Likud said to give up on convincing far-right party to quit elections
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Likud said to give up on convincing far-right party to quit elections

Kan report says Otzma Yehudit spurned various offers by ruling party, won’t drop out of race despite likelihood it will fail to enter Knesset

Otzma Yehudit chairman Itamar Ben Gvir at the entrance to the Central Elections Committee in the Knesset, January 15, 2020. (Olivier Fitoussi/Flash90)
Otzma Yehudit chairman Itamar Ben Gvir at the entrance to the Central Elections Committee in the Knesset, January 15, 2020. (Olivier Fitoussi/Flash90)

Prime Minister Benjamin Netanyahu’s Likud party has given up on attempts to persuade Itamar Ben Gvir, the leader of the far-right Otzma Yehudit party, to withdraw from the election race, according to senior sources within the party cited by the Kan public broadcaster Tuesday.

According to the report, Likud officials have said all the various offers presented to Ben Gvir have been rejected, and that chances of convincing him are nil.

All recent polling has shown Otzma Yehudit failing to win enough support to clear the 3.25 percent electoral threshold in next week’s election, and Likud has been warning of right-wing votes being wasted.

Ben Gvir has repeatedly vowed to remain in the race despite warnings from right-wing leaders that he has no chance of entering the Knesset.

He has claimed that his party has a better chance of making it into the Knesset than the right-wing bloc has at winning 61 seats without the support of his Kahanist-inspired faction.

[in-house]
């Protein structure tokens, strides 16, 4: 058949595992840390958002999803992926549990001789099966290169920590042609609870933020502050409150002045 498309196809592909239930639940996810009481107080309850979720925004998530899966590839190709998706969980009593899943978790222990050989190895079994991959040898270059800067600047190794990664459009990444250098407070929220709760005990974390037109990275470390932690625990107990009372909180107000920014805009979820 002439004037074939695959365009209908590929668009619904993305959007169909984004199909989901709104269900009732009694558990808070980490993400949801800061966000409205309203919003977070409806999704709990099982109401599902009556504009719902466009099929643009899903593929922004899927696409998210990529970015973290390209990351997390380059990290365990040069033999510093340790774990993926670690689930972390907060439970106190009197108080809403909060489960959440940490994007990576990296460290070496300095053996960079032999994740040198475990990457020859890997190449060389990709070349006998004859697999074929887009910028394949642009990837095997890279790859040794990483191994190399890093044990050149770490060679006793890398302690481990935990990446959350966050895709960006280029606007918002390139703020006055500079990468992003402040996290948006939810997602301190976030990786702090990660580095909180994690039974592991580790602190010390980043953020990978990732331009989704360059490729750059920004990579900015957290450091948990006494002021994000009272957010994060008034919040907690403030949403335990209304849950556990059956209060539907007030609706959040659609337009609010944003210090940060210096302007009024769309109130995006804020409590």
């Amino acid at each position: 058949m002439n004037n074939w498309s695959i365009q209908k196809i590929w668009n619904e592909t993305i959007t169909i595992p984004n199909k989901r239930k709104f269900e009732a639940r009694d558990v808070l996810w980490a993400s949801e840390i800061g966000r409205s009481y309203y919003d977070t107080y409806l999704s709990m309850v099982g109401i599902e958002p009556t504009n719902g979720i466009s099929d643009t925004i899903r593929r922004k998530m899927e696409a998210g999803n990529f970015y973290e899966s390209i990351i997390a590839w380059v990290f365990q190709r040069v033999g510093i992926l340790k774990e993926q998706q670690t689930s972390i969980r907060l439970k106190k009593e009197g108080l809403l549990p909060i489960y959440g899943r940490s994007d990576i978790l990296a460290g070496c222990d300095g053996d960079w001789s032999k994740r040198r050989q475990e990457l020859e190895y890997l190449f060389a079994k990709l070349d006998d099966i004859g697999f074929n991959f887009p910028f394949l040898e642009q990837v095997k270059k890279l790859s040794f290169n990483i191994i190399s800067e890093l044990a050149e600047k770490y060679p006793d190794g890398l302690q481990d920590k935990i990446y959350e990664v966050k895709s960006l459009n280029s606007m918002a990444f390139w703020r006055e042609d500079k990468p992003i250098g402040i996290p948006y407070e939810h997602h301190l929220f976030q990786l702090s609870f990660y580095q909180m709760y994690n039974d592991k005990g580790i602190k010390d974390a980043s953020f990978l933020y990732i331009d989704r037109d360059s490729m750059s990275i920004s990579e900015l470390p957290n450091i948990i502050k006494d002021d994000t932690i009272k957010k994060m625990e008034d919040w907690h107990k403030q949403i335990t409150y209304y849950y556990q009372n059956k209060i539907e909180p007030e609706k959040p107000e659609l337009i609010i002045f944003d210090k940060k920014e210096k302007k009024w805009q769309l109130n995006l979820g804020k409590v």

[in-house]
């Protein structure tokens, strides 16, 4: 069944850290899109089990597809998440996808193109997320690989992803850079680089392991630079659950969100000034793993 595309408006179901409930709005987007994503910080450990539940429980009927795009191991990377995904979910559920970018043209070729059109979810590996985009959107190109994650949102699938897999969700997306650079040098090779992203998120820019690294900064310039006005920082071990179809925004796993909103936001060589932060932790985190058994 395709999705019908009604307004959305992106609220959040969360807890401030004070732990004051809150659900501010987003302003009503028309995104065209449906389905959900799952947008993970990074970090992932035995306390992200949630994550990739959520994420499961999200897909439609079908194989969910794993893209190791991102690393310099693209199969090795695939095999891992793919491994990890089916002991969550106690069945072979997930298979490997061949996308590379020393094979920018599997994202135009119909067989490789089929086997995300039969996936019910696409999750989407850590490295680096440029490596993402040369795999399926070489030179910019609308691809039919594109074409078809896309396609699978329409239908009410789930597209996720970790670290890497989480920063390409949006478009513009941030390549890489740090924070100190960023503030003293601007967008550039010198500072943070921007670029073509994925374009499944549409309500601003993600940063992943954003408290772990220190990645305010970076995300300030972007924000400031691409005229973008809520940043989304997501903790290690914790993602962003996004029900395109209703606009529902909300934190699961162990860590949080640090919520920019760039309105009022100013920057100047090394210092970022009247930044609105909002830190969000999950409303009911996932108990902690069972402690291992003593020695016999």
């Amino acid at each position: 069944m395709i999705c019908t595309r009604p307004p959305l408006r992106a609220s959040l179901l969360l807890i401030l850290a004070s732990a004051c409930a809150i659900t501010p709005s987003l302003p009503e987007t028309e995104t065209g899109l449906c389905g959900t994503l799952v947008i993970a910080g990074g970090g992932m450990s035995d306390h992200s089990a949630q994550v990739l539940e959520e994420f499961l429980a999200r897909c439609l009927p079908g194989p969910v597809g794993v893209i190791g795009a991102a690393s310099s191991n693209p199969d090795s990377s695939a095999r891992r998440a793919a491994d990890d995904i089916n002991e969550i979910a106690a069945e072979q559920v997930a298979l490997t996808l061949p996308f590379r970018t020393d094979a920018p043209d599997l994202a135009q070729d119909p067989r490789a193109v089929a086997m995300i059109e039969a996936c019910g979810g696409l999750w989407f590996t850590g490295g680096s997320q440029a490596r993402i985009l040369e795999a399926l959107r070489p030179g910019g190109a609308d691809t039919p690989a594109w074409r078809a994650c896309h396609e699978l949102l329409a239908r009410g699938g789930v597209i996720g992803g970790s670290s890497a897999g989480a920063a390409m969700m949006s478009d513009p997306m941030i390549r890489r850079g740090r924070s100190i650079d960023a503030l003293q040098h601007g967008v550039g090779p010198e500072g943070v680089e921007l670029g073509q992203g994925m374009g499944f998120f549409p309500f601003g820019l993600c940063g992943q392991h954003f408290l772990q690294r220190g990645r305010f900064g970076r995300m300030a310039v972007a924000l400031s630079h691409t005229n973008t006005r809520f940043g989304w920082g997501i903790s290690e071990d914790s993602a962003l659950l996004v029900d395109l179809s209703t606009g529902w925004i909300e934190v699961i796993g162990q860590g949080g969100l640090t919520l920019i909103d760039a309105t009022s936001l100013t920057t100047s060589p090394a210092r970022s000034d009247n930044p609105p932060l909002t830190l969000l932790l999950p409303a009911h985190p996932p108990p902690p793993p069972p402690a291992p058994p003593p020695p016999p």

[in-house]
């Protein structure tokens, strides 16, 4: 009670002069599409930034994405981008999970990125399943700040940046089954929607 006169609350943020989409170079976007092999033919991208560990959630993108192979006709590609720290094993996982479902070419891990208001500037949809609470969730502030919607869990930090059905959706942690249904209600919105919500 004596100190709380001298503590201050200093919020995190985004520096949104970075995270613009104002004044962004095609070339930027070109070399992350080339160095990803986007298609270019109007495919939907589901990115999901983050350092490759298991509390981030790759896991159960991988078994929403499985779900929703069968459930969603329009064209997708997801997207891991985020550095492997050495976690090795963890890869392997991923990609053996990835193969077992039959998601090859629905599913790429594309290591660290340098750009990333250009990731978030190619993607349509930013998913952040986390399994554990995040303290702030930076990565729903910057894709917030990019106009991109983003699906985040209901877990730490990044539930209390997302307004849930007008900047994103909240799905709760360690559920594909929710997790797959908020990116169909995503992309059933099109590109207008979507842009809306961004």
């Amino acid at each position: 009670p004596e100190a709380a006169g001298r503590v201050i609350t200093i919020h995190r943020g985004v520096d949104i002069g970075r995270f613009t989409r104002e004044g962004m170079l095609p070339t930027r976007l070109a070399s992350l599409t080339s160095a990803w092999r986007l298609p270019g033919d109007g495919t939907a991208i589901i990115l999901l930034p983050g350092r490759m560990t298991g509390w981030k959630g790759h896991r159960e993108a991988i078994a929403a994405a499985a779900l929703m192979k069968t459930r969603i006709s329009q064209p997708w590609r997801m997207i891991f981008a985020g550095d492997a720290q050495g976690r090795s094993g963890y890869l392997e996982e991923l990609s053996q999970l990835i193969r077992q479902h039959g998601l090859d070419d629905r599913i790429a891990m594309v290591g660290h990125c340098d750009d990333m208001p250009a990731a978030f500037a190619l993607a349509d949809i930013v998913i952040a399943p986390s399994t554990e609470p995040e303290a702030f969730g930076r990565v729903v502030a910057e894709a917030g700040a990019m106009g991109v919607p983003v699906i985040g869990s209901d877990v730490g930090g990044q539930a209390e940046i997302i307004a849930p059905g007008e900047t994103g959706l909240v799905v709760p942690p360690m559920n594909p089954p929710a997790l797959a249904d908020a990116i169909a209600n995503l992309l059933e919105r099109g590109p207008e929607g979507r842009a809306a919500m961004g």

Despite its extremist views, Otzma Yehudit still drew over 80,000 votes in September elections, which would have equaled about two Knesset seats had the party crossed the threshold to enter parliament.

Likud and other right-wing factions fear a repeat in next week’s national vote if Ben Gvir stays in the race.

Prime Minister Benjamin Netanyahu listens to Russian President Vladimir Putin during their meeting in the Kremlin in Moscow, Russia, January 30, 2020. (Maxim Shemetov/Pool Photo via AP)

Ben Gvir has claimed that overtures for him to drop out included promises of tempting jobs in influential bodies, ministerial positions and even an ambassadorship, all of which he rejected.

Netanyahu was heavily criticized at home and abroad in February 2019 after engineering a deal for Otzma Yehudit to join two other right-wing factions, a pact which almost saw Ben Gvir enter the Knesset in the April election last year.

The party is made up of followers of late extremist rabbi Meir Kahane. It supports encouraging emigration of non-Jews from Israel and expelling Palestinians and Israeli Arabs who refuse to declare loyalty to Israel and accept diminished status in an expanded Jewish state whose sovereignty extends throughout the West Bank. Ben Gvir’s former running mate, ex-MK Michael Ben-Ari, was disqualified from running for the Knesset last year over racism accusations.

Before the September elections, and after failing to convince leaders of the right-wing Yamina party to include Otzma Yehudit in their alliance, Netanyahu waged an aggressive campaign against Otzma.

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